Thursday, 19 July 2012

Growing concern over ‘internet café’ in Mambulao

Inside an I-Café …. Children spend too much time playing video games …


THERE is a growing concern among parents over the proliferation of the so-called ‘internet café’ in Mambulao – both in town and some out-of-town baranggays.

‘Internet café’, or computer shops have grown in number since three years ago with the coming of internet service providers (ISPs) and internet broadband links provided by the three cell phone companies namely Smart, Globe and Sun.

Parents have complained that many schoolchildren and high school students are cutting classes to spend time at computer shops for online games and to browse game websites and Facebook accounts.

They said their school pocket money is being spent on online time instead of using it for snack foods at school.

But a number of said young clients are also doing researches for their school works.

Some parents said many teachers, including those in elementary and primary schools, have become “too sophisticated” in their taste for submitted school projects.

“Many teachers want their students to submit their reports in living color … and only computer shops could produce color printouts.”

Concerned residents of Mambulao have asked whether said computer shop operators have proper business permits or business license to cover their activities.

While some parents said minors should be banned from computer shops during school hours, others have argued that said shops are legitimately being operated and therefore should not be deprived of their rights to do business and earn.

A big bulk of clients are minors – elementary schoolchildren and high school students – and banning them for most of the business hours would be unfair, according to pro-computer shop parents.

It has been suggested that concerned parents and municipal authorities should sit together to take up the problem and come up with a solution without depriving the shops of their right to do business.

Basically, all this boils down to one thing: a child’s discipline, which usually reflects on his parents’ ability to do proper parenting, one observer said.

A website has proposed the following for parents and LGUs concerned to consider:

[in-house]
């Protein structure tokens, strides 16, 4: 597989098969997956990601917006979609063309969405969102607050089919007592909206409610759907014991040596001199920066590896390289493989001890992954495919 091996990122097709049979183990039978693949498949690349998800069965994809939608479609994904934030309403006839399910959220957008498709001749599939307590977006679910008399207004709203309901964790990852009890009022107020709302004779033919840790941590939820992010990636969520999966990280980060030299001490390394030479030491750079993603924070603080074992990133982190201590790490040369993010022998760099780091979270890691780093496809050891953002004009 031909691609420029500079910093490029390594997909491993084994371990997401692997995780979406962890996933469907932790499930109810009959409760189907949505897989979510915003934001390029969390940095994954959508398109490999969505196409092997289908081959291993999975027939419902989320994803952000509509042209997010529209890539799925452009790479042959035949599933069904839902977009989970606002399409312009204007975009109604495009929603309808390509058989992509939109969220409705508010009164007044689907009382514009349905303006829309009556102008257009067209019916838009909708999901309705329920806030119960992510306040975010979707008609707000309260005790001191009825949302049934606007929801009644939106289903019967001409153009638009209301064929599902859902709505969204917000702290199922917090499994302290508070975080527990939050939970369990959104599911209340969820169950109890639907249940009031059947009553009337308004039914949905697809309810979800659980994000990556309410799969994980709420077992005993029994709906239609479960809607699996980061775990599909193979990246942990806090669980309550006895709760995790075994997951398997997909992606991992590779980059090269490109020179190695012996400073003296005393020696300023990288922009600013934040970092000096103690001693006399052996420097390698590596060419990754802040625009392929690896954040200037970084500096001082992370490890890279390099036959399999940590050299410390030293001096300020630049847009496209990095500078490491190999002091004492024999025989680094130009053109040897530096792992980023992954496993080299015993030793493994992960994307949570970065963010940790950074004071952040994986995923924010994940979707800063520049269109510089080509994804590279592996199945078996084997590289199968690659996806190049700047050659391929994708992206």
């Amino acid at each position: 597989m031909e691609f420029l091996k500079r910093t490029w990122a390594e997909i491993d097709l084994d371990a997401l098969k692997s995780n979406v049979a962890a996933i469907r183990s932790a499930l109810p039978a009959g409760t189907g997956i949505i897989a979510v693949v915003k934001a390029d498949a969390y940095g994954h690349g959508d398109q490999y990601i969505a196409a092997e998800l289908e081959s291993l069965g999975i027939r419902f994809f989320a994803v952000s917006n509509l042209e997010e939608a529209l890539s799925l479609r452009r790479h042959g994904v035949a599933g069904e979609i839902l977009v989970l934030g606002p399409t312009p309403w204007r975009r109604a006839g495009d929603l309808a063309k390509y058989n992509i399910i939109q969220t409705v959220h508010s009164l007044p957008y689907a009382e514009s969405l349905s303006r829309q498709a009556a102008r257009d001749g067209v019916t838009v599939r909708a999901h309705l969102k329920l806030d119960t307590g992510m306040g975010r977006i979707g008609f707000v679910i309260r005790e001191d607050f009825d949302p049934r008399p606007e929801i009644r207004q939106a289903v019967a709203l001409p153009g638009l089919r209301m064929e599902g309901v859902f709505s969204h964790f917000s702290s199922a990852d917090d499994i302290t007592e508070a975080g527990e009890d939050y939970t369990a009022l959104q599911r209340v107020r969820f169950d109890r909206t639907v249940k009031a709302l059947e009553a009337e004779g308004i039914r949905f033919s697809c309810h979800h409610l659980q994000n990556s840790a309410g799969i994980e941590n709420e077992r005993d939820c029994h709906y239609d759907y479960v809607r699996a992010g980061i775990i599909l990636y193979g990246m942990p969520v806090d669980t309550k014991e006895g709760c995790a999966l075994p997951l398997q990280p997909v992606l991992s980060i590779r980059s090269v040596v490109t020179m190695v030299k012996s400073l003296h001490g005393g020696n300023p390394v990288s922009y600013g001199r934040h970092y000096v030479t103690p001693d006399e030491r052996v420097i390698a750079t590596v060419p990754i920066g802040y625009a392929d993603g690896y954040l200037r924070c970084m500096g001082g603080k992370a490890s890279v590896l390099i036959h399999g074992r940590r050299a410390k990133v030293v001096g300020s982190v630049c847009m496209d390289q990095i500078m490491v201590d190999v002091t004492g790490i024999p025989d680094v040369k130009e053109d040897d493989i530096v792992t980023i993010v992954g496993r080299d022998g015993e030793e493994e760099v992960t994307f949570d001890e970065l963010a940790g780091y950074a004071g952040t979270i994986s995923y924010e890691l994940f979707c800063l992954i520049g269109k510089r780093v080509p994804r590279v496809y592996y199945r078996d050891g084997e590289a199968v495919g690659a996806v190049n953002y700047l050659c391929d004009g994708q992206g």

• No entry during school days – This is the strictest rule being implemented by some LGUs. This means that no children are allowed inside café premises from Monday to Friday. Children can only go to an internet café on Saturdays, Sundays and holidays either to play games or do their assignments where they need to make research on the internet.

• No Entry During School Hours – A more common provision on many local ordinances, this one prevents entry of school children to Internet cafés from say 7am to 6pm or even up to 9pm depending on school schedules in an area. Under this rule, school children can play games or make their homework inside computer shops in the evenings (until before curfew time) and on weekends only.

• No entry during class hours – While there are just few LGUs that impose this rule on their ordinances, this is the ‘win-win’ situation for both the school children and the café owners. 

Under this regulation, school children can enter computer shops to do their assignments and homework or play games as long as it is not their class hours (normally classified as morning, afternoon or evening class). 

It may be a little difficult to monitor compliance to this rule. The school and other local authorities have to coordinate closely with the internet café owners regarding the class schedules of the children.

• No entry for children in school uniforms – This should be a ‘must’ on any local ordinance regulating the entry of school children to Internet cafés. Having school children wearing uniforms inside a café will not only give bad image to their schools but also to the Internet café allowing such. Anyone who sees school children wearing their uniforms inside Internet cafés will readily have the impression that those young café customers skip their classes.

The blogger said these are the existing regulations in different areas that some LGUs who do not yet have or in-process of amending their local ordinances may consider. 

“I suggest that Internet café owners seek ways to present the best options to their local legislators. 

"Having a thorough discussion on the issue can go a long way in having a fruitful co-existence of schools and Internet cafés in any locality,” he said.

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